There’s a lot of misinformation out there about the Bible. Maybe it’s because people often settle for getting their information from dubious sources like social media or somebody they know who told them something.
This past Sunday, in our I Could Never Believe in a God Who… series, we looked at the Bible. The message was titled: I Could Never Believe in a God Who…Gave Us a Faulty Bible (click here to listen).
Some common misnomers about the New Testament:
- Early Christians didn’t have the New Testament
- The books of the New Testament were not considered anything special in their time, and it was only later on that these books came to be thought of as holy scripture.
- The New Testament only came into existence at the time of Constantine, 300 years after Jesus.
- The New Testament has been changed and tampered with over time.
As common as these beliefs are, they are actually historically incorrect.
Did First Century Christians View the New Testament Books as Scripture?
In 2 Timothy 3:16, Paul wrote these words: All Scripture is breathed out by God and profitable for teaching, for reproof, for correction, and for training in righteousness
What Scriptures are being referred to here?
Obviously it is referring to the Old Testament scriptures, but interestingly, this comes from the last letter Paul ever wrote, at the end of his life. By this time, almost all of the books in the New Testament had been written, and they were being distributed amongst the Christian churches, to be read and studied in their gatherings.
There are 27 books in the New Testament. By the time Paul wrote 2 Timothy, at least 23/27 books of the New Testament (including 2 Timothy) had been written and were in distribution amongst the early Christians, who considered these books Holy Scripture in the same way that the Old Testament was considered Holy Scripture.
So, when Paul says, “All Scripture” — most scholars believe he’s not just talking about the Old Testament, he’s also talking about the New Testament!
In the New Testament, what you find is that the Apostles understood that God was using them in their time to bring about a New Testament of Holy Scriptures, by the inspiration of the Holy Spirit.
Here are a few examples:
- In 2 Peter 3:15-16, Peter refers to the writings of Paul as “Scriptures”
- In 2 Thessalonians 2:13, Paul referred to his own message as “the word of God”
- In 1 Timothy 5:18, Paul takes a quotation from the Gospel of Luke – and he calls it “Scripture” (Luke 10:7)
- In some of his letters, Paul instructs the recipients to distribute his letters and have them read in the churches. (Colossians 4:16, 1 Thessalonians 5:27)
Paul uses the term “all Scripture” in 2 Timothy 3:16, as opposed to the term he used for just the Old Testament in the prior verse: “sacred writings.” In other words, Paul uses a different, and broader term in Vs 16, because he is talking about more than just the Old Testament; he is including the recently written New Testament books, including the gospels and some apostolic letters.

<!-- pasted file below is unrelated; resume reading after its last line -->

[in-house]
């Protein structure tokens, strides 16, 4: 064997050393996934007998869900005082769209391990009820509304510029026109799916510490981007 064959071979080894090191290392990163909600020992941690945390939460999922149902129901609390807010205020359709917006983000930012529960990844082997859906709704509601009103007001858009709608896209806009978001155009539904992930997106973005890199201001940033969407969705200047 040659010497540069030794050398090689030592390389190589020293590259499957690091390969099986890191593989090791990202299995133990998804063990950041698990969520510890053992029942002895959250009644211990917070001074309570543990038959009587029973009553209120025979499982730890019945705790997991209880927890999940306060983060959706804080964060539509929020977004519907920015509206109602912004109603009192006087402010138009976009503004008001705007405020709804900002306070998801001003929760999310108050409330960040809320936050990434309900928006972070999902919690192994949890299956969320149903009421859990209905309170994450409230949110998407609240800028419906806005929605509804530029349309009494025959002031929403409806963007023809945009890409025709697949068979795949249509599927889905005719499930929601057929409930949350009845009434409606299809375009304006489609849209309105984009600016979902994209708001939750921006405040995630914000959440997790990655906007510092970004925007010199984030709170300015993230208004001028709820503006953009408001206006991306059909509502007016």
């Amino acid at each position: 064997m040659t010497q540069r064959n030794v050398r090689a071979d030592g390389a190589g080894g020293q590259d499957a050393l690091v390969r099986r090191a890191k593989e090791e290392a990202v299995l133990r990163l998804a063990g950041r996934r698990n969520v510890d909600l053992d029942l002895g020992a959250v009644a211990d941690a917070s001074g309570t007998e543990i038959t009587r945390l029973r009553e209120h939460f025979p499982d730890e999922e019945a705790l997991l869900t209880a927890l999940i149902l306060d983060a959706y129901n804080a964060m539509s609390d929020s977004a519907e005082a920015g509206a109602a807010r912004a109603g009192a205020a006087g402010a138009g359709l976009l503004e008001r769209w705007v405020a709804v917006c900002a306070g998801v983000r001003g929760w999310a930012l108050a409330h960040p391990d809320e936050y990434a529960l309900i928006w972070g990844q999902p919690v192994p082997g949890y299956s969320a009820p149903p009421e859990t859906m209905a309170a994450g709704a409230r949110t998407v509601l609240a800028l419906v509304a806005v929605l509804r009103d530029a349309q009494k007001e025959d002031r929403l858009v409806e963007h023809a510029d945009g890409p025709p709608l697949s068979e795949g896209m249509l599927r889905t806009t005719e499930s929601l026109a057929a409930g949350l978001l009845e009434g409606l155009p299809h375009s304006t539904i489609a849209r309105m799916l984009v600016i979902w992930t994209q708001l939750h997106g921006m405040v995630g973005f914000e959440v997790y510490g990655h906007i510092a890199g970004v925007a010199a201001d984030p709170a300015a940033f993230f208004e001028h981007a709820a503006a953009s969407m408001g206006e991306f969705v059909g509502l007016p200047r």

Criteria for Canonization
When I was a kid, I used to love going to the grocery store, because in the checkout line they had tabloid magazines that were full of fake news.
“Aliens landed and took over Washington DC!” “Sasquatch sightings!” “Giant eagle carries off children!”
We still have fake news today, but back then it was fun; now it’s just disturbing.
As you might imagine, there was a lot of fake news going around about Jesus in the years, decades and centuries following his ascension. So, the early church was forced into a position where they needed to create a “canon” of Scripture, in order to combat the fake news about Jesus, and solidify the accurate accounts of what really happened, and what was really inspired by God.
In the end, they canonized 27 books in the New Testament, using 3 major criteria:
- Apostolic authority – Was it written by an apostle or an eye-witness?
- Congruency – Was it consistent with what the rest of the Bible taught, and what the early Christians believed?
- Acceptance — Was it widely used and accepted in the Early Church?
The now well-known Gospel of Thomas, which was discovered in Egypt in 1945 immediately fails on 2 of these 3 criteria: it is not congruent with the rest of the Bible, and it was not accepted by the Early Church.
On further examination, it also fails the test of apostolic authority, since – although it bears the name of an apostle, it contains anachronisms, which indicate it was written much later than the time when Thomas actually lived. The reason it bears his name is because, in an attempt to make this Gnostic writing seem credible, they falsely attributed it to an apostle.
The reason the Gospel of Thomas was not included in the canon was not because of fear or suppression from church authorities, but because it had no business being there, since it’s just fake news.
The New Testament is the Most Widely Attested Ancient Document in Existence
Did you know that we have no original copies of any of the books of the New Testament?
But did you also know that we have no original copies of nearly any other ancient work?
Consider this chart:
We actually have fragments of the Gospel of John dating from only a few decades after they were written.
There is nothing that comes close to the New Testament when it comes to historical reliability.
Those 5686 manuscripts also match up, which means that when you read the Bible, you can be sure that what you are reading today is what was actually written.
It hasn’t been changed, it hasn’t been tampered with. It is an accurate account of Jesus’ life, and it has been considered holy Scripture and the very words of God since the earliest days of Christianity.
Isn’t the New Testament Full of Contradictions?
Check out this video in which Mike and I discuss that topic:
Here are some helpful links for you to look at as well:
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